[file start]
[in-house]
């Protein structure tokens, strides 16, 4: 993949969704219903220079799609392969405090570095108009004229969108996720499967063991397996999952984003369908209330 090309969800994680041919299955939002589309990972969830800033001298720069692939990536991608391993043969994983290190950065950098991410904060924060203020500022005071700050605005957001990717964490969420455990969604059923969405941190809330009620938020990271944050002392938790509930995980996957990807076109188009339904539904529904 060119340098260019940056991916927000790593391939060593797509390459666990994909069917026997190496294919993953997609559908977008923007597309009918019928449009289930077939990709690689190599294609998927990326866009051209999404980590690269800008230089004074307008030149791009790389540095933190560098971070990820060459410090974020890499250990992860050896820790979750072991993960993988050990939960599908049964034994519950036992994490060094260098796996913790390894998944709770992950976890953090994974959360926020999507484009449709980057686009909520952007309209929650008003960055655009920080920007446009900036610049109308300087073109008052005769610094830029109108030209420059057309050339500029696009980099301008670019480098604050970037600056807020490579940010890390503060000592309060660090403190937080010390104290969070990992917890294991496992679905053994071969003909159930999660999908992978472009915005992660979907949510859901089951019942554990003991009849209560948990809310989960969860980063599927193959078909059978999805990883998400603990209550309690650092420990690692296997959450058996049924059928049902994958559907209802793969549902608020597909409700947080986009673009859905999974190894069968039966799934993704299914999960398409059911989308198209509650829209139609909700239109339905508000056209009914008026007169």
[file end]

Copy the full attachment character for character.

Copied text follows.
[in-house]
């Protein structure tokens, strides 16, 4: 993949969704219903220079799609392969405090570095108009004229969108996720499967063991397996999952984003369908209330 090309969800994680041919299955939002589309990972969830800033001298720069692939990536991608391993043969994983290190950065950098991410904060924060203020500022005071700050605005957001990717964490969420455990969604059923969405941190809330009620938020990271944050002392938790509930995980996957990807076109188009339904539904529904 060119340098260019940056991916927000790593391939060593797509390459666990994909069917026997190496294919993953997609559908977008923007597309009918019928449009289930077939990709690689190599294609998927990326866009051209999404980590690269800008230089004074307008030149791009790389540095933190560098971070990820060459410090974020890499250990992860050896820790979750072991993960993988050990939960599908049964034994519950036992994490060094260098796996913790390894998944709770992950976890953090994974959360926020999507484009449709980057686009909520952007309209929650008003960055655009920080920007446009900036610049109308300087073109008052005769610094830029109108030209420059057309050339500029696009980099301008670019480098604050970037600056807020490579940010890390503060000592309060660090403190937080010390104290969070990992917890294991496992679905053994071969003909159930999660999908992978472009915005992660979907949510859901089951019942554990003991009849209560948990809310989960969860980063599927193959078909059978999805990883998400603990209550309690650092420990690692296997959450058996049924059928049902994958559907209802793969549902608020597909409700947080986009673009859905999974190894069968039966799934993704299914999960398409059911989308198209509650829209139609909700239109339905508000056209009914008026007169």